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I wonder why the proof-of-work under no circumstances may be usable. The argument I understand is: If the proof-of-work could be used, its results could be sold, and doing the proof-of-work would cost the user nothing - or even could be valuable - and so would not restrict the usage of the service (e.g. bitcoins).

But why not use ideas from captchas of which the usage can be monetarized (e.g. by improving character recognition systems)?

Is a crypto currency system unconceivable where the user must pass the results of the proof-of-work to a central instance which can use them? (Prohibiting that the user can monetarize them on his own account.)

This would make crypto currencies much more sustainable than they currently are.

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    Here's an example of a useful proof of work: primecoin.io/about.php#advantages-xpm – MCCCS Jul 16 '20 at 9:42
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    Related, if not a duplicate of: bitcoin.stackexchange.com/questions/331/… – chytrik Jul 17 '20 at 7:18
  • satoshi.nakamotoinstitute.org/posts/bitcointalk/337 "The heat from your computer is not wasted if you need to heat your home." However this is not quite a convincing argument because in reality the heat generated is barely utilised. There are experimental/conceptual products like "mining heater" but its maintenance burden (the machine may malfunction, then it must be repaired or even discarded) and obsoletion (newly developed mining equipments will be always more powerful and energy-efficient) may overweight its potential profits. – Chris Chen Jul 17 '20 at 9:41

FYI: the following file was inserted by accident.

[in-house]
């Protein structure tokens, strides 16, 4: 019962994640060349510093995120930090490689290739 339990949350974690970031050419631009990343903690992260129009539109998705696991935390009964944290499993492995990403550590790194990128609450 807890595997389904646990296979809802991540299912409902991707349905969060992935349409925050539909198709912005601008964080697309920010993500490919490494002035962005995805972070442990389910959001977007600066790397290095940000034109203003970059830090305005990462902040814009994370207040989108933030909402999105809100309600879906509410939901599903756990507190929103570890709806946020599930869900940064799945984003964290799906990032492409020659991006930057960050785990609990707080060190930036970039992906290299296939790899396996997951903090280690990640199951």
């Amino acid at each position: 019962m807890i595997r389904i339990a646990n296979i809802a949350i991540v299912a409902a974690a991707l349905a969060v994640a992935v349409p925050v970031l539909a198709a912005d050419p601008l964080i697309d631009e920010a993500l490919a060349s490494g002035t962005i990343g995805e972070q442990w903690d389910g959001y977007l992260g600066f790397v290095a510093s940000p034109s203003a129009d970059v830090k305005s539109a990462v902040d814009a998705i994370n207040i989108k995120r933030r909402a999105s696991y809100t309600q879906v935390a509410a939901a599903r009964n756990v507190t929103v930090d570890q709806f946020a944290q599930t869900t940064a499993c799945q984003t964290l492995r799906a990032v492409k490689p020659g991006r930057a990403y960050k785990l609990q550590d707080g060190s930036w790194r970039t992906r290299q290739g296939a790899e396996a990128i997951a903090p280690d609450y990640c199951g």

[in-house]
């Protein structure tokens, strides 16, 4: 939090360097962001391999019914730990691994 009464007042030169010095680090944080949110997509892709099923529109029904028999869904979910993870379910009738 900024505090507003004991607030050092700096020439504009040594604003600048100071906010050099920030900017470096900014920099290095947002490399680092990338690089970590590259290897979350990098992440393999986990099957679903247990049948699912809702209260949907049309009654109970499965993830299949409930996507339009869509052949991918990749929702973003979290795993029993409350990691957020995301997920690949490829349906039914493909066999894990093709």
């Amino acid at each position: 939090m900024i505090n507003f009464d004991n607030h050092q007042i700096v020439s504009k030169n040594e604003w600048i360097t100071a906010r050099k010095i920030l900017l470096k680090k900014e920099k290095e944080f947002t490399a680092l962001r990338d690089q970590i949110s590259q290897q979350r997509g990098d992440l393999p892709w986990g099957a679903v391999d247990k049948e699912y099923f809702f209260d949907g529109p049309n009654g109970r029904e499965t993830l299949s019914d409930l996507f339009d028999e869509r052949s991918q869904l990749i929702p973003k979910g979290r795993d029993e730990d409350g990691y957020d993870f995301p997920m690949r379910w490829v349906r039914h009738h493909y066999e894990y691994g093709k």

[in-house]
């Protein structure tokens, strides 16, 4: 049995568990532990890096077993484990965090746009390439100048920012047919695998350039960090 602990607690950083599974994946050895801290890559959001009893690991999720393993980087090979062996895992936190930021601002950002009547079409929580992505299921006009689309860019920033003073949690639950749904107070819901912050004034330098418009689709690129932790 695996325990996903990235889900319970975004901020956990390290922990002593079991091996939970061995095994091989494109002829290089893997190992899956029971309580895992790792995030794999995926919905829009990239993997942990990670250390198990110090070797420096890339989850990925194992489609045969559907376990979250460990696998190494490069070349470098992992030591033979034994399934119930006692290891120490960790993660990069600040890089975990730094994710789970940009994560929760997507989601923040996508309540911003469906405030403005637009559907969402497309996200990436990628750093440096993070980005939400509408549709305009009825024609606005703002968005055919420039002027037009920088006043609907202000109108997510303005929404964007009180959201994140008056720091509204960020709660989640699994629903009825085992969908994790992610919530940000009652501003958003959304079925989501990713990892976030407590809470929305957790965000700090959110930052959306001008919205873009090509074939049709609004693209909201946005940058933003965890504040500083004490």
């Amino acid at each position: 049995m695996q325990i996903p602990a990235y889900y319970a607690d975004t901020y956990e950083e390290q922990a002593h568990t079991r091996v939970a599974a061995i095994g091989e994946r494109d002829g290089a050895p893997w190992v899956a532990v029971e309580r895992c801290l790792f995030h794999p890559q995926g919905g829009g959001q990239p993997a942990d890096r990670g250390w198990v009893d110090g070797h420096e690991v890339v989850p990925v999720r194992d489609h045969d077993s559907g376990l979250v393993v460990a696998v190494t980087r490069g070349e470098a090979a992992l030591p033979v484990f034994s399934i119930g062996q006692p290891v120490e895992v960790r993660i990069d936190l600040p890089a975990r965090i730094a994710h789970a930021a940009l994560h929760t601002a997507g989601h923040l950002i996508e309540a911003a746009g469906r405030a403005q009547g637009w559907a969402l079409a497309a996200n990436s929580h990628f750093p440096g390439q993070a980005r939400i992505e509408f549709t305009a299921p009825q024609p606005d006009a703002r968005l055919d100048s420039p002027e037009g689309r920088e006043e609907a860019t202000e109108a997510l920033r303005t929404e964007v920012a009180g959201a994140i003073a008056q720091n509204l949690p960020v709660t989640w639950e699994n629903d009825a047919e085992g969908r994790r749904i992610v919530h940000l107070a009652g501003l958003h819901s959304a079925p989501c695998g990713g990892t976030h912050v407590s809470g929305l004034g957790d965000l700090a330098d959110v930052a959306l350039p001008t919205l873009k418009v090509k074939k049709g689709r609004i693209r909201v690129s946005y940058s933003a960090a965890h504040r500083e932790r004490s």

• @MCCCS AFAIK, primecoin has very low off-chain value. Maybe more than zero, but still very low - nobody is going to make money from finding prime numbers. – user253751 Jul 17 '20 at 11:02
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In addition to the technical factors mentioned by MCCCS, it's important to consider economical factors as well.

If the problem being solved has value outside of the Bitcoin network, it allows miners to essentially "double dip" on the rewards - they earn both from the Bitcoin received as block rewards, as well as the incentive structure off chain.

For example, if the problem being solved is character recognition, it would enable a number of companies who seek good character parsing systems, such as Google, self driving car companies, etc, to double dip. These companies are then incentivized to build a a mining farm to not only train their programs, but also use that training to earn Bitcoin, subsidizing the operation they're already doing.

Being such large companies, their primary goal is likely to have a good text recognition system - the value of Bitcoin earned is secondary. This allows them to invest much more into their mining farms, potentially outstripping other miners who do not have a dual incentive. Moreover, as they get paid twice, it is in their favour to attempt to resolve minor reorgs to build on top of their blocks - they are already subsidized via the off chain incentive, so the cost of losing a block proportional to their operating cost is much lower, allowing them to take riskier routes to resolving minor forks.

This also reduces the cost of mounting attacks - if the mining power required to launch an attack is subsidized by external incentives, it is easier to pay for and acquire.

This also changes the reward structure overall - if the majority of the earnings for a miner are from an outside source, they are less concerned with the effects of bad blocks, 51% attacks, or other bitcoin issues that drop the value of bitcoin. The risk:reward calculation for attacking the chain becomes skewed, allowing for high reward attacks to have a lower cost than in a single use system.

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  • Too bad they didn't pick protein folding. High utility, low value of each one. – Joshua Jul 17 '20 at 17:38